§ 12. Sir K. WOOD
asked the President of the Board of Trade whether he can make a statement concerning the present position of the tariff truce?
§ 15. Mr OSWALD LEWIS
asked the President of the Board of Trade the reasons which have been given by those Powers which are our chief commercial rivals for refusing to ratify the convention embodying the tariff truce?
§ 16. Mr. EVERARD
asked the President of the Board of Trade whether any more countries have ratified the Tariff Truce Convention since 15th December, 1930; and whether it is intended to extend again the date of ratification after 25th January?
§ 22. Mr. CHARLES WILLIAMS
asked the President of the Board of Trade if His Majesty's Government will give notice of the termination of the obligations of this country in regard to the tariff truce before 1st February; and, if not, what is the next date on which such notice may he given?
§ 23. Mr. GRANVILLE GIBSON
asked the President of the Board of Trade if he will state when the Tariff Truce Convention will be ratified?
§ Mr. W. GRAHAM
The Commercial Convention or Tariff Truce was ratified on behalf of the United Kingdom on 25th October last, and ratifications have also been deposited on behalf of Belgium, Denmark, Finland, Greece, Italy, Latvia, Luxemburg, Norway; Sweden and Switzerland. I am not in a position to explain the reasons why other signatory countries which may be regarded as our chief commercial competitors have failed to ratify. The time limit for ratifications expired on 25th January, and no provi 775 sion for extending this time limit has been made, but the convention is not yet in force and the question of bringing it into force has been left over for consideration at a further conference, the date of which has not yet been fixed. In these circumstances the question of terminating any obligations of this country resulting from the convention does not yet arise.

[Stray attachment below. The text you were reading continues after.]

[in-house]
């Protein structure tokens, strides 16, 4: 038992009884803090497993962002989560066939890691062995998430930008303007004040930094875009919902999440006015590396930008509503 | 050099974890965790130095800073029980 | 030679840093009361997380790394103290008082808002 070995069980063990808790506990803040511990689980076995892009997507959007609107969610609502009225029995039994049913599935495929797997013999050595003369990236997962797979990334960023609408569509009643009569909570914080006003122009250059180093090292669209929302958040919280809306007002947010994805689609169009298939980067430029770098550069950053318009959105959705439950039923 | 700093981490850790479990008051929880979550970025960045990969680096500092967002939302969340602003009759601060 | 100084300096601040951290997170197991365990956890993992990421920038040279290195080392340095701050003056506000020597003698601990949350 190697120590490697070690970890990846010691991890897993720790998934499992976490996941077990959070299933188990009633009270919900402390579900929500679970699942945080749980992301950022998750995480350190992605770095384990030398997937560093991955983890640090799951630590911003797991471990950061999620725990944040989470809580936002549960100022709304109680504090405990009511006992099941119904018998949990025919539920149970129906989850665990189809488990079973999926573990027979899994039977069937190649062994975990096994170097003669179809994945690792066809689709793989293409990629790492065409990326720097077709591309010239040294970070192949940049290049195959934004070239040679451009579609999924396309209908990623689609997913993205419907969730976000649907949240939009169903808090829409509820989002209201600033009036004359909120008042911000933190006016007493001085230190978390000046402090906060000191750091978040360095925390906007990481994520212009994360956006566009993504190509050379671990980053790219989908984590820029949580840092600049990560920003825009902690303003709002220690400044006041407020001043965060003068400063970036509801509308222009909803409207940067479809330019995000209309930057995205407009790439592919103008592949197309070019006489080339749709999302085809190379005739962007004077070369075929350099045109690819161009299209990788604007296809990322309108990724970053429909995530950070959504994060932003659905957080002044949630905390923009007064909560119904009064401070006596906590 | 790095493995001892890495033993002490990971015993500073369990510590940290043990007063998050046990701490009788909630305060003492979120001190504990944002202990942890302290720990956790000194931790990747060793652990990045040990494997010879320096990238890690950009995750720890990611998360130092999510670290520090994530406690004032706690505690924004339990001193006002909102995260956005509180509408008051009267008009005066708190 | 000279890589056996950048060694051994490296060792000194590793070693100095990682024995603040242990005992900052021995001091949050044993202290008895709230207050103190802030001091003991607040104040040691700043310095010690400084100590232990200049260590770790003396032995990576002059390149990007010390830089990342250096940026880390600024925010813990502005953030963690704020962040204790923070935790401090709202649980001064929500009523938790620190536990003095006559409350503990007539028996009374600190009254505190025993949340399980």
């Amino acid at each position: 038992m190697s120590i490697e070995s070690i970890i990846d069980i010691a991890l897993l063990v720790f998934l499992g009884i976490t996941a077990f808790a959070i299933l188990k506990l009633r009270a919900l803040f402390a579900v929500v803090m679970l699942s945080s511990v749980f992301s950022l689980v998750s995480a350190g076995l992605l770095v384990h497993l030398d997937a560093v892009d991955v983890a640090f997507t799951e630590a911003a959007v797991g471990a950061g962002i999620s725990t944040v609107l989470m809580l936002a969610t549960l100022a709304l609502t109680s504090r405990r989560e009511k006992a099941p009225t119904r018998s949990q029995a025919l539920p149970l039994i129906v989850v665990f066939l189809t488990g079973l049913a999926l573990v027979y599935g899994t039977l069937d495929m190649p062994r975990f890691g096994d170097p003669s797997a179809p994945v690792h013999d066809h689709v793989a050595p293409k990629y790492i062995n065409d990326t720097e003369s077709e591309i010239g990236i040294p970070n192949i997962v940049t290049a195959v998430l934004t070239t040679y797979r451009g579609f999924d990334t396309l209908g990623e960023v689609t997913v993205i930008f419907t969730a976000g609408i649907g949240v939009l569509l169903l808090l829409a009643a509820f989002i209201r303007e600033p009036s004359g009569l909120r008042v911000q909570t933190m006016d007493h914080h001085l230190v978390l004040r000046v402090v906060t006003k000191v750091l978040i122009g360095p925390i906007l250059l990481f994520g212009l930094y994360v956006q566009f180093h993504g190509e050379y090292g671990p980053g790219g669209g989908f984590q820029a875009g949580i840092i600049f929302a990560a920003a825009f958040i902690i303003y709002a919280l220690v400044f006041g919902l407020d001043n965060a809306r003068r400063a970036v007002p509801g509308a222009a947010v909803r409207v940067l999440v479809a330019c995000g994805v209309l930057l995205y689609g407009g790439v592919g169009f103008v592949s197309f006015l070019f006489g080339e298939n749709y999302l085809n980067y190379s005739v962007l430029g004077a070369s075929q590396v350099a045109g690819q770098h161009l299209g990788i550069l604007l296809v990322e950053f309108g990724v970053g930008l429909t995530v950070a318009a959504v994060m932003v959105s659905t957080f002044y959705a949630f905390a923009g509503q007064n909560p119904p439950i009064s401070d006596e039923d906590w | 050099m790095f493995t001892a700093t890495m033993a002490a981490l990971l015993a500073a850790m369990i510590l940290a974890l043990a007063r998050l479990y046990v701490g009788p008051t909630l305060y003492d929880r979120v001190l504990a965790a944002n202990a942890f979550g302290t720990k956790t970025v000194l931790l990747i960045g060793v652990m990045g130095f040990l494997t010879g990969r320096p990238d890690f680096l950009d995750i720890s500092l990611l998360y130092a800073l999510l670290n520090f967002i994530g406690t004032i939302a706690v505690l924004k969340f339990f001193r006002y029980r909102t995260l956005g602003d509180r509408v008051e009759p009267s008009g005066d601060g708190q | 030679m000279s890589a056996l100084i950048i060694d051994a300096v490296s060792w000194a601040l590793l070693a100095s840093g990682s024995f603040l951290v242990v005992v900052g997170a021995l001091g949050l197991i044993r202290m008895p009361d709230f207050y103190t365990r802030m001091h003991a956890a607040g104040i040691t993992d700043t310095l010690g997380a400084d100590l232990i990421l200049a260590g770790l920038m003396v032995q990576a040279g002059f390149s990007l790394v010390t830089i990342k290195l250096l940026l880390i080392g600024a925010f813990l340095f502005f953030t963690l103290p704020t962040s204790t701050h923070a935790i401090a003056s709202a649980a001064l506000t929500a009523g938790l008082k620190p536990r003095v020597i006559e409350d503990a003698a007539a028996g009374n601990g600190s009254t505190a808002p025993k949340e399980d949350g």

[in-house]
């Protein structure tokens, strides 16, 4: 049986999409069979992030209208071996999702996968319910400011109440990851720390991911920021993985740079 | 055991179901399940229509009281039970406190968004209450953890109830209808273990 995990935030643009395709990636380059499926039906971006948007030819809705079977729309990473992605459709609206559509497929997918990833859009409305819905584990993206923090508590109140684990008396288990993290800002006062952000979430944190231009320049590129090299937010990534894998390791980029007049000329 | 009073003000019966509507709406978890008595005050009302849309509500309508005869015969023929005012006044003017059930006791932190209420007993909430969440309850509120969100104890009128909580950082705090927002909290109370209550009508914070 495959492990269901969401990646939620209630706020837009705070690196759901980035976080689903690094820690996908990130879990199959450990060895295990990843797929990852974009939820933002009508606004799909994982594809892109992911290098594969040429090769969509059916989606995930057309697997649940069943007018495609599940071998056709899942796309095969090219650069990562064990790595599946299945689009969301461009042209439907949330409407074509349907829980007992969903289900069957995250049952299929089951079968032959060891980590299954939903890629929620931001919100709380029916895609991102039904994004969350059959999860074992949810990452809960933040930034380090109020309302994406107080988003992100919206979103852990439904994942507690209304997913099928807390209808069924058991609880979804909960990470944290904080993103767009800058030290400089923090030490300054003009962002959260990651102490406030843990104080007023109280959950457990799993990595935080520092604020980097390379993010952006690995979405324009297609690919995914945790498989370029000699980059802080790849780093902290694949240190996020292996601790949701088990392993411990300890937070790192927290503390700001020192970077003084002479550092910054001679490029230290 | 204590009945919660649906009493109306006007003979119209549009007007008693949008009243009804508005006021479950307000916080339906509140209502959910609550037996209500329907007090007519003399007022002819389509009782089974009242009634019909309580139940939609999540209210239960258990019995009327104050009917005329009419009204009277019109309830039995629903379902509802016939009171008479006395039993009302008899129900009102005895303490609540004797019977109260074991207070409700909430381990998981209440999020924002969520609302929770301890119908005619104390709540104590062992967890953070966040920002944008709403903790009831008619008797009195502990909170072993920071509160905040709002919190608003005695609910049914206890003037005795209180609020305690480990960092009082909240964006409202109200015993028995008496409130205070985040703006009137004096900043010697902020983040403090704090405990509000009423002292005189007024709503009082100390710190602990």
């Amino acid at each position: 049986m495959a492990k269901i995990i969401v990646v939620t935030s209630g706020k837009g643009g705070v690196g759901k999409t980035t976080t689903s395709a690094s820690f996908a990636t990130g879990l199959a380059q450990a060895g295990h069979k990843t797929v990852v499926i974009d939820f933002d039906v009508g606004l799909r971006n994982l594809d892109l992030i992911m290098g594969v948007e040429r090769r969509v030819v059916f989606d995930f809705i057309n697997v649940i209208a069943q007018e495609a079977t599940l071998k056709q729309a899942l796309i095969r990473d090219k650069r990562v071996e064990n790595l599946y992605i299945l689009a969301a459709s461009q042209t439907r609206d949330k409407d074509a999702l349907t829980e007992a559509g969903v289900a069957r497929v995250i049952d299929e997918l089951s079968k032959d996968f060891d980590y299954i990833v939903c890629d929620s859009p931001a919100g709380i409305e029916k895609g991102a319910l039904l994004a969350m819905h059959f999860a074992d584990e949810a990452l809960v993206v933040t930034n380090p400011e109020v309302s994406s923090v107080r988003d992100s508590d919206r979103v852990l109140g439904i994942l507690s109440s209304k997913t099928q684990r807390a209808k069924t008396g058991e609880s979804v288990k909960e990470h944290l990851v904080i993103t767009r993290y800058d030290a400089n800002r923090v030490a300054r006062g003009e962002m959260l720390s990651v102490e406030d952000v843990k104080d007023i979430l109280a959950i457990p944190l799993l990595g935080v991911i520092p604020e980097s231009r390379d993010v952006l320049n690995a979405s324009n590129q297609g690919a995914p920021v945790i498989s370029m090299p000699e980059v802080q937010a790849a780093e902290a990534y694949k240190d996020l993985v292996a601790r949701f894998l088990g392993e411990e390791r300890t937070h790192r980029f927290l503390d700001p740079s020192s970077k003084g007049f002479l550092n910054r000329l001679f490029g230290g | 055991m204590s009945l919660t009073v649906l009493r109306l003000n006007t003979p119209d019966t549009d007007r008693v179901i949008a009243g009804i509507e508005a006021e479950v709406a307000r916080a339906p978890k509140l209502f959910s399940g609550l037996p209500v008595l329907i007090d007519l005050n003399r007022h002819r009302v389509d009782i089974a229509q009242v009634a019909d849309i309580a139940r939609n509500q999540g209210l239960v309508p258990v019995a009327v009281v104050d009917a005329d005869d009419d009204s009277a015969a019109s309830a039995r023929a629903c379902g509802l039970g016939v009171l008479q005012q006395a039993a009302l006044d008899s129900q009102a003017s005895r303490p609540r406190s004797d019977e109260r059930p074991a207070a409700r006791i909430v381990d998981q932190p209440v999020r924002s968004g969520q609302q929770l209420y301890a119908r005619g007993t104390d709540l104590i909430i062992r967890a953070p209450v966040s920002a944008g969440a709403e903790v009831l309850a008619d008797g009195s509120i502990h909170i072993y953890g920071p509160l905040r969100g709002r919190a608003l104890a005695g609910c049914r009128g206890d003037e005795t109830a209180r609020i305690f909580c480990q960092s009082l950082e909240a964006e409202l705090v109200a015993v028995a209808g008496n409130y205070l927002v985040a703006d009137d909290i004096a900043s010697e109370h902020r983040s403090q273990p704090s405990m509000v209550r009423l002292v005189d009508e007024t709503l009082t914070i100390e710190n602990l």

§ Sir PHILIP CUNLIFFE-LISTER
May I ask the right hon. Gentleman two questions? The first is this: Seeing that before a definite decision is to be taken whether this truce can be proceeded with there is to be a further meeting at Geneva between the countries which have ratified—[HON. MEMBERS: "Speech!"]—will the President of the Board of Trade give an undertaking to the House that the House shall have an opportunity—
§ Sir P. CUNLIFFE-LISTER
—shall have an opportunity of reconsidering the decision which it took previously in circumstances wholly different from those that exist to-day?
§ Mr. GRAHAM
I cannot give that undertaking. This subject was very fully discussed in the House. Moreover, the position is left quite open in the terms of the reply which I gave. Strictly speaking, everything depends, not so much on the Convention as upon the Protocol, for continued negotiations.
§ Mr. MUGGERIDGE
Can the right hon. Gentleman make any statement concerning the truce between the official Conservative party and Lord Beaver-brook?
§ Sir K. WOOD
Will the right hon. Gentleman give the undertaking that, at any rate, before he proceeds further with this matter he will again consult our Dominions
§ Mr. GRAHAM
No, I cannot give that undertaking. I have already explained to the House the whole position of this Convention and the Dominions are well aware of it. As regards the question 776 put by my hon. Friend the Member for Romford (Mr. Muggeridge) I fear I must ask for notice as it is obviously a question requiring careful study.
§ Mr. C. WILLIAMS
Before the country is definitely bound to a time limit, will the right hon. Gentleman endeavour to make that time limit as short as possible, and give the House of Commons and the country a definite opportunity of registering a decision on the matter?
§ Mr. GRAHAM
That matter really does not arise, because the period of the notice and the actual period of duration of the truce are both short.